PORTLAND, Ore. -- No matter how you do the math, it never adds up for Brandy Stroeder -- or Gov. John Kitzhaber, or Brandy's doctors, or the Oregon Health Plan.
Time is running out for 18-year-old Brandy, who needs a $250,000 combination liver and lung transplant her family cannot afford and the health plan refuses to pay for.
Without the procedure, the teen will die from cystic fibrosis, a genetic disorder that fills lungs with mucus and kills its victims just when they should be blossoming into young adults.
With it, the odds are that Brandy will still die young -- but, doctors say, it could buy her precious time, maybe even a few years.
Under a plan created by Kitzhaber, a former emergency room doctor, Oregon became the first state in the nation to combine state and federal funding to form a safety net for the sick who cannot afford medical care. The system supports about 350,000 poor, disabled and uninsured state residents.
The Legislature decided the only way it can afford to pay for coverage is by drawing up a list that ranks treatment according to the medical odds -- the best chances of recovery go to the top and the worst drop to the bottom.
Other numbers are factors, too, such as how many people would benefit. The more who would be helped, the better the ranking.
In Brandy's case, the cost is high and the benefits apply to just a tiny handful of people. The governor says the numbers don't add up.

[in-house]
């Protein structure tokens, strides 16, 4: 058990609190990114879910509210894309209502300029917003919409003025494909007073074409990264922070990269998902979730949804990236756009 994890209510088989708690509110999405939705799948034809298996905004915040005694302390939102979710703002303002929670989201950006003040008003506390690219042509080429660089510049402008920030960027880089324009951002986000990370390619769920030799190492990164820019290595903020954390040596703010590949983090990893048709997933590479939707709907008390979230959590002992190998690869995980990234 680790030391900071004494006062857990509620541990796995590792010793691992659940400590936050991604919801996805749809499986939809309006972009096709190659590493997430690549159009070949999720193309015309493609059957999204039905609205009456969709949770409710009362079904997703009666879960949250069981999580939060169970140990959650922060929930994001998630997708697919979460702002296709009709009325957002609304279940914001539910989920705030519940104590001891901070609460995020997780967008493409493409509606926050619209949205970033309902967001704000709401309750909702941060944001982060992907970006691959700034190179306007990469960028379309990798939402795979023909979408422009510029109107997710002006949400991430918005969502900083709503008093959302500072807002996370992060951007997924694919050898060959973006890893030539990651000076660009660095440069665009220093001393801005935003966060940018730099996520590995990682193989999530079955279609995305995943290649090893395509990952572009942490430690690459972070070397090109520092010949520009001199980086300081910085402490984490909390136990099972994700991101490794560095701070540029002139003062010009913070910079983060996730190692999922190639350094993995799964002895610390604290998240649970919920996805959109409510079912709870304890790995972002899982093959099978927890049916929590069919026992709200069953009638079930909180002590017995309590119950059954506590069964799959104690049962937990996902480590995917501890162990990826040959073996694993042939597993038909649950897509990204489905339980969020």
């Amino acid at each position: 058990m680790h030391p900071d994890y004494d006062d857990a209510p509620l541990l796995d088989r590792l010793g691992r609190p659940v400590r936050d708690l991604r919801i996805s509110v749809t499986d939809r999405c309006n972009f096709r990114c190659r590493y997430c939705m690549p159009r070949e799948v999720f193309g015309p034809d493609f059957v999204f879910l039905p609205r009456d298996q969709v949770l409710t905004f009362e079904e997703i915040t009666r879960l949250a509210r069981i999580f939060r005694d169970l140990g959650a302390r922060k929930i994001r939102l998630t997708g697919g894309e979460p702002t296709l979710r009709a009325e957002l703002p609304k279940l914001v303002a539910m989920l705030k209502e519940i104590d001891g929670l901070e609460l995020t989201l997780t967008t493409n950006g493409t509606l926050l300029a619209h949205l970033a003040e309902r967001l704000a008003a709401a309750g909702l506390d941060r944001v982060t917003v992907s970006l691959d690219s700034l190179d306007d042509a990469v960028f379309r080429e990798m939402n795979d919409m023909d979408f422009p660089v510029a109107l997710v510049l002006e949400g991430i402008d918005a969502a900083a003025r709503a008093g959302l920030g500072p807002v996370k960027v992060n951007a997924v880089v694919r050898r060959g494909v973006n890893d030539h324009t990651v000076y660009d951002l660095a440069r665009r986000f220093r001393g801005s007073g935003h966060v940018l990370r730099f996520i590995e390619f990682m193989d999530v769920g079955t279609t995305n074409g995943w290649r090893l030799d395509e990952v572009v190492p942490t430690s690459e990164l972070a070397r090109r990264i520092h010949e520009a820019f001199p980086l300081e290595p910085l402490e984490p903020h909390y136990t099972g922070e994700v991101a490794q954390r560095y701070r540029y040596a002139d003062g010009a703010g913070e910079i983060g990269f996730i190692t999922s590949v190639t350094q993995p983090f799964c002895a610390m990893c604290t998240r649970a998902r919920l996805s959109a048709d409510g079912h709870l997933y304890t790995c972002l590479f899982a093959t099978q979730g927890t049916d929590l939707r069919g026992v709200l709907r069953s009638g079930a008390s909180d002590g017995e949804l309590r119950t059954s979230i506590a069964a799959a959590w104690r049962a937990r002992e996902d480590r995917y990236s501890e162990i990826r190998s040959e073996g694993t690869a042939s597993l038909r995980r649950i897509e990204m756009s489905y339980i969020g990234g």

''It is a tragedy brought about by the reality of limited public resources,'' said Kitzhaber, who has backed the decision of the state Office of Medical Assistance Programs to deny coverage for the double transplant.
''It's not as simple as one plus one equals two,'' said Hersh Crawford, the agency's director.
''When you get into multiple organ transplants, you get into a more complicated medical outcome,'' he said. ''Multiple organ transplant surgery is not being done at the level as single organ transplantation is being done today, and it does not have the long history of single transplant procedures.''
Brandy's family has gone to court to overturn that decision. A preliminary hearing is scheduled for June 15 in McMinnville, the teen's home town, where she graduates from high school the following day.
Her lawyer, Frank Weiss, is seeking an injunction ordering an evaluation at Stanford University Medical Center to determine whether she's a good candidate for the procedure. If Stanford, which has never performed the combined transplant, decides she qualifies, she could be placed on the organ recipient list.
If a judge denies the request, Weiss will have to turn to the Oregon Court of Appeals. He fears a decision may come too late to help Brandy.
''If it doesn't happen soon, it could be a hollow victory,'' Weiss said.
Brandy's mother, Karen Stroeder, who works two jobs to support her two children, said Brandy just wants a chance to start her dream of becoming a chef and maybe even run a bed-and-breakfast inn some day.
On the Net: United Network for Organ Sharing: http://www.unos.org
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